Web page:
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Today's Stichomancy for Elisha Cuthbert

The first excerpt represents the element of Air. It speaks of mental influences and the process of thought, and is drawn from The Rescue by Joseph Conrad:

down the ship's side into the boat. Jorgenson had vanished in his own manner like an exorcised ghost, and Lingard, stepping back, left husband and wife face to face.

"Did you think I was going to make a fuss?" asked Mr. Travers in a very low voice. "I assure you I would rather go than stay here. You didn't think that? You have lost all sense of reality, of probability. I was just thinking this evening that I would rather be anywhere than here looking on at you. At your folly. . . ."

Mrs. Travers' loud, "Martin!" made Lingard wince, caused d'Alcacer to lift his head down there in the boat, and even Jorgenson, forward somewhere out of sight, ceased mumbling in his

The Rescue
The second excerpt represents the element of Fire. It speaks of emotional influences and base passions, and is drawn from The Red Inn by Honore de Balzac:

luxury, to elegance, to a life fruitful of all enjoyments of art, a young girl who loves to idly listen at the opera to Rossini's music,-- if to her I should propose that she deprive herself of fifteen hundred thousand francs in favor of broken-down old men, or scrofulous paupers, she would turn her back on me and laugh, or her confidential friend would tell her that I'm a crazy jester. If in an ecstasy of love, I should paint to her the charms of a modest life, and a little home on the banks of the Loire; if I were to ask her to sacrifice her Parisian life on the altar of our love, it would be, in the first place, a virtuous lie; in the next, I might only be opening the way to some painful experience; I might lose the heart of a girl who loves

The third excerpt represents the element of Water. It speaks of pure spiritual influences and feelings of love, and is drawn from Tattine by Ruth Ogden [Mrs. Charles W. Ide]:

sugar from the spoon upon the piece of ice, and Tattine and Mabel kept testing it with their fingers and tongues, until both at last exclaimed in one and the same breatlg, "It's done! it's done! Lift it off the fire quickly; it's just right." Just right means when the sugar hardens in a few seconds, or in a little more than half a minute, into a delicious consistency like--well, just like maple-wax, for there is nothing else in the world that I know of with which to compare it. Then the children seated themselves around the great cake of ice, and Rudolph, with the kettle on the ground beside him, tipped against a log of wood at just the right angle, continued to be master of ceremonies, and dipped spoonful after spoonful of the syrup, and let it trickle over the ice in queer fantastic shapes or in little, tbin round discs like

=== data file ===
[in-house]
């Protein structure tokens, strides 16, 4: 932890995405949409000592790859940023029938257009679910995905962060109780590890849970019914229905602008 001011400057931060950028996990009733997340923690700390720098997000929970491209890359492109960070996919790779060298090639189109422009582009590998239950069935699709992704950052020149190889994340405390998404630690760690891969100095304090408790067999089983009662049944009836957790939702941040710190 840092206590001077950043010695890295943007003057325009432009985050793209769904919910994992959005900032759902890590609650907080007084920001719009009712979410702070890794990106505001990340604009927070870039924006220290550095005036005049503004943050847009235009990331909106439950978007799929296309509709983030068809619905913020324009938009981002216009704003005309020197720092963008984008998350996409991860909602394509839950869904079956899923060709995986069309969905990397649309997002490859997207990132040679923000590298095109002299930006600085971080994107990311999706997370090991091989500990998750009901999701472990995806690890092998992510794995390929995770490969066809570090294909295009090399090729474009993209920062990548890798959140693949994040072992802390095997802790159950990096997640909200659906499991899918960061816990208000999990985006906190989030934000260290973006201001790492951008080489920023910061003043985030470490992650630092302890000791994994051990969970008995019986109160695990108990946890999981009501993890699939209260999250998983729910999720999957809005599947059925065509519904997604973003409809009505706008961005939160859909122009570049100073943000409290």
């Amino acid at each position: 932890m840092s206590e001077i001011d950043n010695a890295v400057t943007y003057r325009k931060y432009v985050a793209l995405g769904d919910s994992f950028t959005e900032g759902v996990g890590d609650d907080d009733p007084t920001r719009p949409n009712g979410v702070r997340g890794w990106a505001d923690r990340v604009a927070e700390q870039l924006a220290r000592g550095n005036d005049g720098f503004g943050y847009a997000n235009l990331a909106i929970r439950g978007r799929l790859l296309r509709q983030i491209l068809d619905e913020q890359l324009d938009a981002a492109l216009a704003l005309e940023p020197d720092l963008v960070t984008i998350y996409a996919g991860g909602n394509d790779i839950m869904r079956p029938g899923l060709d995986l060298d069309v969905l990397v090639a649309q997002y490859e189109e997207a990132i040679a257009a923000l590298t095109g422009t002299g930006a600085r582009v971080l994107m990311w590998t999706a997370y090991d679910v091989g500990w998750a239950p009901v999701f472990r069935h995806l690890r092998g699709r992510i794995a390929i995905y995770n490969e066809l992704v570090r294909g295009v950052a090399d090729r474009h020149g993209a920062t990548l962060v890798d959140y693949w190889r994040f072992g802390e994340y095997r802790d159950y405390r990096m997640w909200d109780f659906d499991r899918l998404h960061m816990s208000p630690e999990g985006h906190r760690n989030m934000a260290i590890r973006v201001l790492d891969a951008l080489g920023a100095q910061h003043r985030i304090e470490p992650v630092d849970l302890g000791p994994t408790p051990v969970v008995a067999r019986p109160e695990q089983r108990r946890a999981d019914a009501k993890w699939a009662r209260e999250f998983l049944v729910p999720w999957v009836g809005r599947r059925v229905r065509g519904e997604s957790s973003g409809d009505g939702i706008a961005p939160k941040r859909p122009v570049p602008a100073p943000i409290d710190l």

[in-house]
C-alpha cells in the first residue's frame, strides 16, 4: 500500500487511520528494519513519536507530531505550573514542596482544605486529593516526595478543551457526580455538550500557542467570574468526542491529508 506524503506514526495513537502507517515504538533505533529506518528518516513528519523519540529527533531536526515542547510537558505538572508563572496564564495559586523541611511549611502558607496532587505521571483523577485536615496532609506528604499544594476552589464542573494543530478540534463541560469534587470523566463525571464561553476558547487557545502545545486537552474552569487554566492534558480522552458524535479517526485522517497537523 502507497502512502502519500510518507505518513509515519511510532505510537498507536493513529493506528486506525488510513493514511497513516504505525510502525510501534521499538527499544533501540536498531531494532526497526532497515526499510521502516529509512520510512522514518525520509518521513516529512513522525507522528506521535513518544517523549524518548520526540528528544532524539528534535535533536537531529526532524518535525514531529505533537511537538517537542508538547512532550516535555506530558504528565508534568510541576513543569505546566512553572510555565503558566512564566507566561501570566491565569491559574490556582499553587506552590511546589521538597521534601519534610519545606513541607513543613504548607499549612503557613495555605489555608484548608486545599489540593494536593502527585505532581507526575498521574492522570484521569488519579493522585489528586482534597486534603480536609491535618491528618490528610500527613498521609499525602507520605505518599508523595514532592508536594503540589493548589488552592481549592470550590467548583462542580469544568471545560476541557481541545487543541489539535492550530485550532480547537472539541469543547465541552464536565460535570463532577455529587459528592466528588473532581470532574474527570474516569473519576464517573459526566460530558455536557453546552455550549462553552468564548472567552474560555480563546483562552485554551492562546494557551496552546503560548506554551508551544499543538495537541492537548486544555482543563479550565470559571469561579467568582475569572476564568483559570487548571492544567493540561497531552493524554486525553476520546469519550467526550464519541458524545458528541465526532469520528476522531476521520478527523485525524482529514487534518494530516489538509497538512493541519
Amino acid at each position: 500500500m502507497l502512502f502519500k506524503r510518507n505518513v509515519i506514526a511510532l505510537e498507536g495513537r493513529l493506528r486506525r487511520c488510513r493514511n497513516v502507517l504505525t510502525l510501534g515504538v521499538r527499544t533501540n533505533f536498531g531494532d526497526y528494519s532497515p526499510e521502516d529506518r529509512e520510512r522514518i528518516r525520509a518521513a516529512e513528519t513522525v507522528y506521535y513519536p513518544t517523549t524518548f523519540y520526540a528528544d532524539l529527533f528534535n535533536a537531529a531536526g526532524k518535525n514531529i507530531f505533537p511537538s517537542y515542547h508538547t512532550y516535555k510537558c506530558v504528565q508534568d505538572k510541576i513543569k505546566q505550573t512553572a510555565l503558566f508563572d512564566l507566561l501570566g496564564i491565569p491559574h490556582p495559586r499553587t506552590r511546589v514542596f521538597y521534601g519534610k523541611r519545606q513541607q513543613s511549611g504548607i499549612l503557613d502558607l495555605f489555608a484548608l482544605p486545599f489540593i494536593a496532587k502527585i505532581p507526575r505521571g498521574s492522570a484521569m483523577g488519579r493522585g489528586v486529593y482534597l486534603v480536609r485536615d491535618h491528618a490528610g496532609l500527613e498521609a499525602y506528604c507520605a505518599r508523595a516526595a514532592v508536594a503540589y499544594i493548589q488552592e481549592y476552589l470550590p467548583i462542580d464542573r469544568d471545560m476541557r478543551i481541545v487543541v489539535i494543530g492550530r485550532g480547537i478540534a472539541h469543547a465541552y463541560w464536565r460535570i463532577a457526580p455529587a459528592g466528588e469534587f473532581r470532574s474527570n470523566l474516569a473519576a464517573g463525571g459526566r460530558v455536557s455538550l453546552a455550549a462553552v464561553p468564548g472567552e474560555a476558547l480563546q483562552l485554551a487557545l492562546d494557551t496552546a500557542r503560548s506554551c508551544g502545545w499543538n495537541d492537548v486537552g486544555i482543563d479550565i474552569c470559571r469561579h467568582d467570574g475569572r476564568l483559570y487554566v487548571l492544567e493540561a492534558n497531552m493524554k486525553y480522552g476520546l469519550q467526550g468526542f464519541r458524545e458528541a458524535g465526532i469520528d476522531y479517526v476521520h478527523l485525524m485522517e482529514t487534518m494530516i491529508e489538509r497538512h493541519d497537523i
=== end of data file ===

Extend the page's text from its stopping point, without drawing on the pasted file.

The fourth excerpt represents the element of Earth. It speaks of physical influences and the impact of the unseen on the visible world, and is drawn from The Master of Ballantrae by Robert Louis Stevenson:

his heart is excellent; he is the soul of generosity. I shall write to him myself. You cannot think how you have pained me by this communication."

"Indeed, madam, I had hoped to have pleased you," said I, for I raged to see her still thinking of the Master.

"And pleased," said she, "and pleased me of course."

That same day (I will not say but what I watched) I had the satisfaction to see Mr. Henry come from his wife's room in a state most unlike himself; for his face was all bloated with weeping, and yet he seemed to me to walk upon the air. By this, I was sure his wife had made him full amends for once. "Ah," thought I to myself,